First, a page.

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Thirty years have passed since the recognition of the infectious disease now named acquired immune deficiency syndrome (AIDS). In that relatively short time AIDS has killed over 30 million individuals, and an additional 33.3 million people are now living with the infection. Africa shoulders the burden of the epidemic: UNAIDS estimates that in 2009 1.3 million people died from AIDS in Africa, 22.5 million were living with HIV, and a further 1.5 million acquired the infection during the year. Even though prevention and treatment programs are expanding, the epidemic is holding its ground. Only two out of every five people requiring anti-retroviral therapy currently have access to treatment – and this number is threatened by financial pressures of the global recession. Though universal access to treatment is a morally compelling goal, the high costs associated with treatment argue for a strategy that emphasizes prevention.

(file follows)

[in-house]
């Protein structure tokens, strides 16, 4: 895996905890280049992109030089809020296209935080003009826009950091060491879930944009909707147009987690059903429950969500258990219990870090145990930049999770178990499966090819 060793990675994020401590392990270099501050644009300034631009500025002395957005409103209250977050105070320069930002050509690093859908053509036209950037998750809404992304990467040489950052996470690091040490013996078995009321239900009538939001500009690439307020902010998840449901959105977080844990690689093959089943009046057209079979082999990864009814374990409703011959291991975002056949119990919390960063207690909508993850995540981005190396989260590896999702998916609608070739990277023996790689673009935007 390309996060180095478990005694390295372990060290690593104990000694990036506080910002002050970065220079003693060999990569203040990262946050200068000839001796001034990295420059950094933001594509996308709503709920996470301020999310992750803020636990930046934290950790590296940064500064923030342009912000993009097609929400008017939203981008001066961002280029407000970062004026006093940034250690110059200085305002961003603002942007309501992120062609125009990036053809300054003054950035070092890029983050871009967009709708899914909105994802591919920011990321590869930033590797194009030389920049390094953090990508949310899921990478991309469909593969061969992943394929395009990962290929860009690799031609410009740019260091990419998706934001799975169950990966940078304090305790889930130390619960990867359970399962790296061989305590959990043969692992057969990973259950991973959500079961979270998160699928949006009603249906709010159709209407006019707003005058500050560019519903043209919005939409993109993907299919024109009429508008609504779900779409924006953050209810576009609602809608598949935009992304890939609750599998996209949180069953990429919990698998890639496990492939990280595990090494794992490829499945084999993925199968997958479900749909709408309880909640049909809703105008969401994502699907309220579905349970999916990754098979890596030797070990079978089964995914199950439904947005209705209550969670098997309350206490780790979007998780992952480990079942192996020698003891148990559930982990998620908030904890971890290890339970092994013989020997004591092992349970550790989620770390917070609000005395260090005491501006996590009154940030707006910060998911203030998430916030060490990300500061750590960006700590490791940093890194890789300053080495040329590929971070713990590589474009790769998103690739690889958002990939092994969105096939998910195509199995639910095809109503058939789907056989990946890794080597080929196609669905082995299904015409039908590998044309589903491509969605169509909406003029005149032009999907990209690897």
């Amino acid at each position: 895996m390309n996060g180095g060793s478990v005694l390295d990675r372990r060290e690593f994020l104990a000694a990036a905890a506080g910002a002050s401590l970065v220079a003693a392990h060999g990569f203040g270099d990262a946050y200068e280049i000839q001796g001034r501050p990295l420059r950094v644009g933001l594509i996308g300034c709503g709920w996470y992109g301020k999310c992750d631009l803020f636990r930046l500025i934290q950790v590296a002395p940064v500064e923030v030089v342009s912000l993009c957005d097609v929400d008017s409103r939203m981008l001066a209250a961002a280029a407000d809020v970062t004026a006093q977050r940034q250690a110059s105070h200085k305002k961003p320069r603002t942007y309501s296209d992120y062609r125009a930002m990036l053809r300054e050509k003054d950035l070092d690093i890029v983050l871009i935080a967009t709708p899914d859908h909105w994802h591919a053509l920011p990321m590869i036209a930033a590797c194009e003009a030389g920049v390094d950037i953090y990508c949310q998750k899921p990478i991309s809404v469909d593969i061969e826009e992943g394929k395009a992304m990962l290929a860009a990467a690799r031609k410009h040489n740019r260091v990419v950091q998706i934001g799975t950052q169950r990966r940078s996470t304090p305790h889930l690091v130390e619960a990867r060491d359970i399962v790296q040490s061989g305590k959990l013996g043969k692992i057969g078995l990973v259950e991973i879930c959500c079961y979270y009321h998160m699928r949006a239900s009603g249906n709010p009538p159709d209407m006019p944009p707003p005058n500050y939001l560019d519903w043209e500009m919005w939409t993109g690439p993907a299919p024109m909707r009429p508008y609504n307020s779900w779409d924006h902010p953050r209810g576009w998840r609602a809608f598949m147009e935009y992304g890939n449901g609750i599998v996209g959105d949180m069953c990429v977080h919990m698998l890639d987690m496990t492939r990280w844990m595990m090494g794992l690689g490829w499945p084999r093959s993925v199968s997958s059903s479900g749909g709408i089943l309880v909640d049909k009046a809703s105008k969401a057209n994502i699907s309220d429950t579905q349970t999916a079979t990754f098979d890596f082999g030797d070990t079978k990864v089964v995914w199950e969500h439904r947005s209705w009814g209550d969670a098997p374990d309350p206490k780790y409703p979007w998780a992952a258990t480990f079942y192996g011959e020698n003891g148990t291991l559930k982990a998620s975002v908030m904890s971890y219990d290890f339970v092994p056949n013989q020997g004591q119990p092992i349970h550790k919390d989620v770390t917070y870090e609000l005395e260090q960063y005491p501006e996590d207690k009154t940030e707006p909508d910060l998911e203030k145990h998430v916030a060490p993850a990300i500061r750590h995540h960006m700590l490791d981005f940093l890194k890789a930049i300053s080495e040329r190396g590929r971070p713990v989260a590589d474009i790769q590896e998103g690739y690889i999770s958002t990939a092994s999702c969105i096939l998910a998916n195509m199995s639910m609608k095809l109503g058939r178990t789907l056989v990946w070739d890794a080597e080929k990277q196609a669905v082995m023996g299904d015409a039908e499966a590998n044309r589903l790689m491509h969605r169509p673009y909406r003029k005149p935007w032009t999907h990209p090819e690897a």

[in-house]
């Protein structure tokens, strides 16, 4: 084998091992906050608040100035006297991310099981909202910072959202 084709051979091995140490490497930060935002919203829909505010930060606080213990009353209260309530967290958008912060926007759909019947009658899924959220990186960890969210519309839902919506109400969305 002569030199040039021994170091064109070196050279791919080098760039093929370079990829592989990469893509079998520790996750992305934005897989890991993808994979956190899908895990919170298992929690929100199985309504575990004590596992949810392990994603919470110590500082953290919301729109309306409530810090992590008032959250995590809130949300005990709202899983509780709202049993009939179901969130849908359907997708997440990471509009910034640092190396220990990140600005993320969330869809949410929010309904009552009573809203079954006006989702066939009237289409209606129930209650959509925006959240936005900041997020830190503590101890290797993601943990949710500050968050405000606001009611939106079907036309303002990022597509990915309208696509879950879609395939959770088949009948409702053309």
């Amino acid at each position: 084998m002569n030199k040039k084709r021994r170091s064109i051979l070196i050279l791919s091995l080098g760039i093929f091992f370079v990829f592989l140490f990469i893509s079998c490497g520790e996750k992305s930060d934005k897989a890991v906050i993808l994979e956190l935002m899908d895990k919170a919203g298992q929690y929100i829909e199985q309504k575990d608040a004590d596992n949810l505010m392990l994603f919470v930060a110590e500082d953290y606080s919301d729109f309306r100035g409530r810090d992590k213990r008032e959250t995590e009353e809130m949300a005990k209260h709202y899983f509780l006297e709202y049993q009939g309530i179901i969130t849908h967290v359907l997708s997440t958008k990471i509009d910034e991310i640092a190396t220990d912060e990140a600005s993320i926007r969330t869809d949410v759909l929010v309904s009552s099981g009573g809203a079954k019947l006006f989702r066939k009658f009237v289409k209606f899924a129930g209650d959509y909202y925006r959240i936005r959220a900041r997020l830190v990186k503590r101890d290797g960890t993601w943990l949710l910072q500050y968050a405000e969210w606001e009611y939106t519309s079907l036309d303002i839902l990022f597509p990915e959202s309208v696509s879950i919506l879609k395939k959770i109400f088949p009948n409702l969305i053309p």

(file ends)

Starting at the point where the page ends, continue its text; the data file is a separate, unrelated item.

An AIDS vaccine is the ultimate goal of prevention – vaccination would provide a manageable and affordable way to confer protection against HIV infection. When fully developed and licensed, an AIDS vaccine could have a powerful and immediate impact; the International AIDS Vaccine Initiative (IAVI) estimates that an AIDS vaccine of 50 percent efficacy given to just 30 percent of the population could reduce the number of new infections in the developing world by 24 percent in fifteen years (IAVI 2009a). Yet AIDS vaccine development is proving to be enormously expensive. Is the perhaps $15–20 billion of additional resources that it may cost the world to develop an AIDS vaccine worth it?
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